I decided to write a fictional piece for this using two characters from a WIP of mine that has been much neglected for quite some time. For those unfamiliar with this WIP (i.e. anyone who wasn’t in my classes at Uni or roped in as a proof reader) here’s a brief bit of background which might make it all make a bit more sense:
Tahni, the narrator, is a fifteen year old girl in her first year of GCSEs. She was adopted as a child but other than that leads a typical teenage life. When she starts at the school she meets Lyall, another typical teenager with all the bluff and bravado you expect from a reasonably attractive and intelligent fourteen year old male. The only thing is that Lyall’s eyes are a highly unusual shade of green – unnaturally bright and defined with a tendency to flash even brighter and almost gold when he’s emotional in any way. This is odd in itself, but not so much as the fact that Tahni’s eyes are exactly the same.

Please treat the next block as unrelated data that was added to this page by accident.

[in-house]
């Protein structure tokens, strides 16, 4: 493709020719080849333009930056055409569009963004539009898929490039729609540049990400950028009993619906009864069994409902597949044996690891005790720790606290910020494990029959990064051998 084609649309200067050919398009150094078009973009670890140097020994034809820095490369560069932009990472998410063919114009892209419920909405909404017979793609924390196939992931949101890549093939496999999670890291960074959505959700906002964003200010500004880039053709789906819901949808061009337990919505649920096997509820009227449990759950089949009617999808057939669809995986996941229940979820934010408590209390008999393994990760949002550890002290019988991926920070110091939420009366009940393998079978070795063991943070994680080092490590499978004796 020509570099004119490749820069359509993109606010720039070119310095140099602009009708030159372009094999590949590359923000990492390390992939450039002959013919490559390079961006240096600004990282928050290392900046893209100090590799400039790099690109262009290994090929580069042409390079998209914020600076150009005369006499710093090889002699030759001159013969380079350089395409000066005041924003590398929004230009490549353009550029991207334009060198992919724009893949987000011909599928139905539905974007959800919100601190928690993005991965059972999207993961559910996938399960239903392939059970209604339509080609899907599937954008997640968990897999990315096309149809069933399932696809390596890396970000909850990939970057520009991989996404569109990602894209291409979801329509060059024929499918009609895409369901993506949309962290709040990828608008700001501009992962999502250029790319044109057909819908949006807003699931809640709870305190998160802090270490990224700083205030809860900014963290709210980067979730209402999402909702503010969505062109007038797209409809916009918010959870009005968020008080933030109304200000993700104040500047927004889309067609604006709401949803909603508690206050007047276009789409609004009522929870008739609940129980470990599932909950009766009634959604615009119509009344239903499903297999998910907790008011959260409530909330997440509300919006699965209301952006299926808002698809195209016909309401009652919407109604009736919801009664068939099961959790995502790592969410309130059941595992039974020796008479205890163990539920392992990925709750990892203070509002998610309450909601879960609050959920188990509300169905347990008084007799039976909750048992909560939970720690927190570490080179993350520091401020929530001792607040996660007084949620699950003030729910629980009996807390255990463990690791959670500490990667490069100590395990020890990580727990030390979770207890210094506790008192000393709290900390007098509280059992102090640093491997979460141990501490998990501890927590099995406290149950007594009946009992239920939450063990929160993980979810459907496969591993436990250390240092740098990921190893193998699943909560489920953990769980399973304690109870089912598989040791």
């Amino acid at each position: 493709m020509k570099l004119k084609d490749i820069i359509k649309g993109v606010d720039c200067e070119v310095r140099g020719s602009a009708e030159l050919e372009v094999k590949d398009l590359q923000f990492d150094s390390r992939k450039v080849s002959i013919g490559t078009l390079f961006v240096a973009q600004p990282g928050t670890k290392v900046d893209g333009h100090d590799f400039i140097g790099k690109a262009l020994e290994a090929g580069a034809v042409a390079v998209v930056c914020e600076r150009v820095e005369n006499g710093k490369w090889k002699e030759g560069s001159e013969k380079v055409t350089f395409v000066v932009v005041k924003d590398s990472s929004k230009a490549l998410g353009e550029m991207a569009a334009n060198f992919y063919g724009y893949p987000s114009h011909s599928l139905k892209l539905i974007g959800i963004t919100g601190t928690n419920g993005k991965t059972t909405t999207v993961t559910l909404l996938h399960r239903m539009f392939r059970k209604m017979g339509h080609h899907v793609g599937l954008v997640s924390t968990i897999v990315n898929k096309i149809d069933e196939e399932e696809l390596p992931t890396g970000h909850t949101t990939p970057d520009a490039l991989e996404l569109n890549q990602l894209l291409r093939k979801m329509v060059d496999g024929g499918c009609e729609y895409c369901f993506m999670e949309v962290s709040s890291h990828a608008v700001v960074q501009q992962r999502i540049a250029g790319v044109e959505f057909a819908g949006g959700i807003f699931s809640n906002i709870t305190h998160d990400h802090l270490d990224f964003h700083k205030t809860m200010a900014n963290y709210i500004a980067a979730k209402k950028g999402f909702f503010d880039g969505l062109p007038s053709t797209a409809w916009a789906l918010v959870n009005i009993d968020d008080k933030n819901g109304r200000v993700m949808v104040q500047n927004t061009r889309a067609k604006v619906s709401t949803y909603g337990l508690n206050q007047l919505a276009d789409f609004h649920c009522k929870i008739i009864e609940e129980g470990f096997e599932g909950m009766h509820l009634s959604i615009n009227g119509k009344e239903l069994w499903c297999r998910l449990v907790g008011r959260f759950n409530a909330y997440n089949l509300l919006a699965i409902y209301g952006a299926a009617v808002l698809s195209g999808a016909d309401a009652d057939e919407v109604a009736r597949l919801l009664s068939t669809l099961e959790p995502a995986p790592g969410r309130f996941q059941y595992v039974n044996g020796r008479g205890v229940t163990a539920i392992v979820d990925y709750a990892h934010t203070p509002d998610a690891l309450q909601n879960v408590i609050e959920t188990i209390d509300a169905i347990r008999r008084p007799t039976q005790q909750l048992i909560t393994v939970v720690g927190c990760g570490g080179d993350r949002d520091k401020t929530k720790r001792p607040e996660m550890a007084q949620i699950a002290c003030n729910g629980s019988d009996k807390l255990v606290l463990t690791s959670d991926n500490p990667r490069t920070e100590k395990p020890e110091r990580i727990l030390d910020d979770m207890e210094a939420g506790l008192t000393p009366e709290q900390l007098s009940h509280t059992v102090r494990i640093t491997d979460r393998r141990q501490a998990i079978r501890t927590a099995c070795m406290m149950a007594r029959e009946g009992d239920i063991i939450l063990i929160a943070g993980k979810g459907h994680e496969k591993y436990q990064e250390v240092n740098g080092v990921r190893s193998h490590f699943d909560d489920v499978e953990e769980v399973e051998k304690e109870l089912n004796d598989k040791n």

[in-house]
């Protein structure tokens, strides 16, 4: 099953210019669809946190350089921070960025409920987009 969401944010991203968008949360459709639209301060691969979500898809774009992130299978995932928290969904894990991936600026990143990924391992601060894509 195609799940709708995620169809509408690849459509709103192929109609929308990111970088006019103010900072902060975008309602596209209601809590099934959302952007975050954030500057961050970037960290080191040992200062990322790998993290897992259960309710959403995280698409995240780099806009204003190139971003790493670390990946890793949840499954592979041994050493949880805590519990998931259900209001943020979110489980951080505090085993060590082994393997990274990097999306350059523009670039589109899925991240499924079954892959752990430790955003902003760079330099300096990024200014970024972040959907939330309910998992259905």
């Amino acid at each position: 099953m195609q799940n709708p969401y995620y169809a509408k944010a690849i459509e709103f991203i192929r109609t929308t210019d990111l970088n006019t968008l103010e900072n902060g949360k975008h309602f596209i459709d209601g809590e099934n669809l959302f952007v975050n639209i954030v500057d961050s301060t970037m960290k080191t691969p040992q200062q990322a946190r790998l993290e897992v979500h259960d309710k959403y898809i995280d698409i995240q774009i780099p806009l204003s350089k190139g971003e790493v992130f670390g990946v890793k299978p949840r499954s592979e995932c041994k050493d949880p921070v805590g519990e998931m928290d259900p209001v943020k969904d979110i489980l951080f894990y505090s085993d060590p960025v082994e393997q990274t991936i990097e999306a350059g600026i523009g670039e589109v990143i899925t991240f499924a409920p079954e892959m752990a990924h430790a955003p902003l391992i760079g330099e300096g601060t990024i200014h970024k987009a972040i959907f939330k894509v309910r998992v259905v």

This similarity often makes their teachers and school-friends assume they are siblings (which they aren’t) and this has always been a point of irritation for Tahni and amusement for Lyall, who loves to play on it just to annoy her.
The truth is that Lyall is a werewolf and his eyes are the only outward show of this (aside from when he gets hairy, obviously) and Tahni is too, however due to being raised outside of any pack she doesn’t know it. Werewolves mature when they are around fifteen and as she approaches her birthday Tahni begins to experience a series of unusual feelings and events which any other ‘wolf would know was the onset of her first change. Tahni hasn’t got a clue and Lyall doesn’t realise that she doesn’t know…yet.
I sat on the stone tiles and ran my fingers over the cracks that had formed after years of over-excited kids running back and forth to P.E. lessons and football practice. My head hurt.